Do you suffer from FOMO?
According to JWT, the following are signs that you have an unhealthy amount of FOMO:

  • You’re always on your phone, checking your Facebook notifications, and texting friends, even when you’re at a party, supposedly having a great time.
  • When you’re at home, you’re still constantly checking Twitter, Facebook, and text messages.
  • You have a hard time making a buying decision because something better might come along.
  • You don’t want to commit to making plans until you’ve heard from everyone and can pick the most exciting option.
  • You think other people are having a better time, buying better things, or living happier lives based on their profile page or tweets.
  • You feel anxious and inadequate after reading your friends’ Facebook updates.

If those sound familiar, you might have a chronic case of FOMO. The good news is that it’s possible to manage your FOMO. My prescription is as follows:

  • Tell yourself it’s okay to say no. Let’s say you’ve set a budget because you want to pay off your credit card, and you’ve already exceeded your allotted amount for eating out. Your friends invite you to check out the new (really expensive) bistro that’s getting rave reviews.
  • It’s okay to say no if you can’t afford it. There will be other dinners, and if they’re your friends, they should understand that you’re paying off debt.
  • Make an impulsive decision. What? That’s crazy-talk on a finance blog! Hear me out. I don’t mean to go to Target for socks and walk out with an iPad. I mean that sometimes you have to quit worrying about whether you’re making the “best” buying decision or whether something better will come along in five minutes. For example, earlier today I was considering two wallets, one pink and one brown, and I couldn’t make a decision. Would the brown one work with everything? Was the pink one more my style? I left the store so I could think about it some more, and also to think about what had just happened. It’s okay to just pick something sometimes and be done with it! (But seriously you guys, brown or pink? Vote in the comments.)
  • Unplug. I read a lot online, and I use Facebook, Pinterest, and now Twitter. I almost always have my e-mail open. But I try to unplug once a day with a book, piano practice, or by hanging out on the porch while my cat chases grasshoppers. I put my phone on silent when I’m eating or working out. It’s not easy to remind myself to step away from the network, but it clears my head and calms my senses.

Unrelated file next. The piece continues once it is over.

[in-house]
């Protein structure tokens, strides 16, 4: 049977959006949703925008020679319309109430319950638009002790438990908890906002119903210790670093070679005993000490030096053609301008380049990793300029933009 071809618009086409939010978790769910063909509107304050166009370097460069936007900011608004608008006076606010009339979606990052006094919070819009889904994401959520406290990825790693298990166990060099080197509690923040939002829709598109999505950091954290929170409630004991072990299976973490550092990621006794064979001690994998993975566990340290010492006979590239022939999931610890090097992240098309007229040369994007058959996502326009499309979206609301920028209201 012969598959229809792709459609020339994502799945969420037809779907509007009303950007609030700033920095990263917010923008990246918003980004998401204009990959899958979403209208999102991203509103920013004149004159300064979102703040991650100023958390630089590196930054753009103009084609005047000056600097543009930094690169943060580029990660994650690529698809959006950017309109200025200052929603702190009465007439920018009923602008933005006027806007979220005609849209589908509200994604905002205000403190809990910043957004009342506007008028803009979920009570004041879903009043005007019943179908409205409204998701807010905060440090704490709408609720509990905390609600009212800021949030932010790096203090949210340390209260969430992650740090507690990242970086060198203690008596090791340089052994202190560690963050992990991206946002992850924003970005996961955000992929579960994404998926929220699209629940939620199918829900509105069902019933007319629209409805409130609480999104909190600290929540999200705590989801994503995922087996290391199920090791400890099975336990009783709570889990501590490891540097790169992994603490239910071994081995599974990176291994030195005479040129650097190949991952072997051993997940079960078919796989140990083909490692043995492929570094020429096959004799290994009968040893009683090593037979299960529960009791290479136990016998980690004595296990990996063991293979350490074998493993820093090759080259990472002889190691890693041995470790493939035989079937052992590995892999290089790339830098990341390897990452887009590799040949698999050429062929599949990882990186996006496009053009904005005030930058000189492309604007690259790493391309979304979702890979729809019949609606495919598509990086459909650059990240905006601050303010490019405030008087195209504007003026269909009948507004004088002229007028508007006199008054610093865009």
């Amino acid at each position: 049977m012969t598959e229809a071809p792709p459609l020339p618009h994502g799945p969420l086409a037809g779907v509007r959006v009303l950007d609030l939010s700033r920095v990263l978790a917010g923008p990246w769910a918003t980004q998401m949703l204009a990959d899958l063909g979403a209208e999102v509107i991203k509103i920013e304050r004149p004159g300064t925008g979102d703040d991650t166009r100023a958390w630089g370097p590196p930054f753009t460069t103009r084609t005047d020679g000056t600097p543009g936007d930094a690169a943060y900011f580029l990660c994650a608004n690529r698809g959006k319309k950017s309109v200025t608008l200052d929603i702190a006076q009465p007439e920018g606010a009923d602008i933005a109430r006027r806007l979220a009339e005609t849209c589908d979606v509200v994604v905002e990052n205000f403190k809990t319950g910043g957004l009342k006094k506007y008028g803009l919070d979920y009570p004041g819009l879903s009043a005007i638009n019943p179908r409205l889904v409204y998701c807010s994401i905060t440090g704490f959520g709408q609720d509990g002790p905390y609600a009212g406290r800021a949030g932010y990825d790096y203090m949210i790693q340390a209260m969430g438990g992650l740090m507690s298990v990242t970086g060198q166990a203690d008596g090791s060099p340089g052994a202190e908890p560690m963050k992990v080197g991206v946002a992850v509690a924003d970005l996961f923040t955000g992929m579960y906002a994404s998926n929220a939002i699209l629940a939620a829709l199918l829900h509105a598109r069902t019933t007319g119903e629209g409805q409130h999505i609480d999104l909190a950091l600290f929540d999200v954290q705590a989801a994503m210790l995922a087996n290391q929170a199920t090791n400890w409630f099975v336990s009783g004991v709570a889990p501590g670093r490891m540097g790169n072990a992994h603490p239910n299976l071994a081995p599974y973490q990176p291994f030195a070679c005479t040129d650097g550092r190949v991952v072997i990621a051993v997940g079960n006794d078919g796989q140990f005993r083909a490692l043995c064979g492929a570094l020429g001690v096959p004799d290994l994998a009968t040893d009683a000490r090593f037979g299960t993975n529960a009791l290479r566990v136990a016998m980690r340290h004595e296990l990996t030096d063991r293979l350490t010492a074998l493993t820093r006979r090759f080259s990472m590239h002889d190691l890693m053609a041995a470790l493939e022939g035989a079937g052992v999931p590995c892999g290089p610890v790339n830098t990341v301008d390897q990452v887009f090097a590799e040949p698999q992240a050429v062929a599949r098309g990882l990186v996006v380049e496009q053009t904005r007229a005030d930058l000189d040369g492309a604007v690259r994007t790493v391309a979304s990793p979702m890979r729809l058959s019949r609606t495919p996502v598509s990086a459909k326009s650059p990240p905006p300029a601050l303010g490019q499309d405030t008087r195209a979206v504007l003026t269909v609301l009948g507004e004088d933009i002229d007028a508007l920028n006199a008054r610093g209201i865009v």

• If you have-to-have-now-or-you’ll-die, put a pin on it. Similar to the 30-day rule, I bookmark things I want, then wait a couple of weeks to see if I still feel it’s a must have. Sometimes I lose interest, other times I realize I already own something that serves the same purpose. If I still have my heart set on it, I can revisit the bookmark.
  • Create reminders about your values. You’ve probably heard the advice about putting your diet goals on the refrigerator. I suggest putting your life and financial goals on your computer as wallpaper, and include visual representations of your goals. For example, maybe you want to retire early and travel the country in an RV, so you might use a photo of an RV. Find ways to remind yourself what you want so that you aren’t sidetracked by what others are doing.

Finally, the last tip I have is the one that works most often for me, but it’s a little cheesy, so promise not to laugh, okay? Okay. I’m going to hold you to that.

There was a quote I read (on Facebook) that said “…we always envy others, comparing our shadows to their sunlit sides.” (The source is The Autobiography of Henry VIII: With Notes by His Fool, Will Somers by Margaret George.) When I think that someone is “always” traveling or “always” knows what’s going on, while I’m sitting on the couch or wondering why I’m not savvy enough to get free movie passes, I think about that quote and remember that each of us have our shadows and our sunlit sides. As J.D. recently said, we often form perceptions based on exceptions, not the rule.

Epilogue: I still don’t have cable. Dad won that battle for life, it seems. So if you can tell me what’s happening on The Walking Dead, I’d appreciate it. People on Facebook can’t stop talking about it, and my FOMO is really flaring up.

This article is about Consumerism, Psychology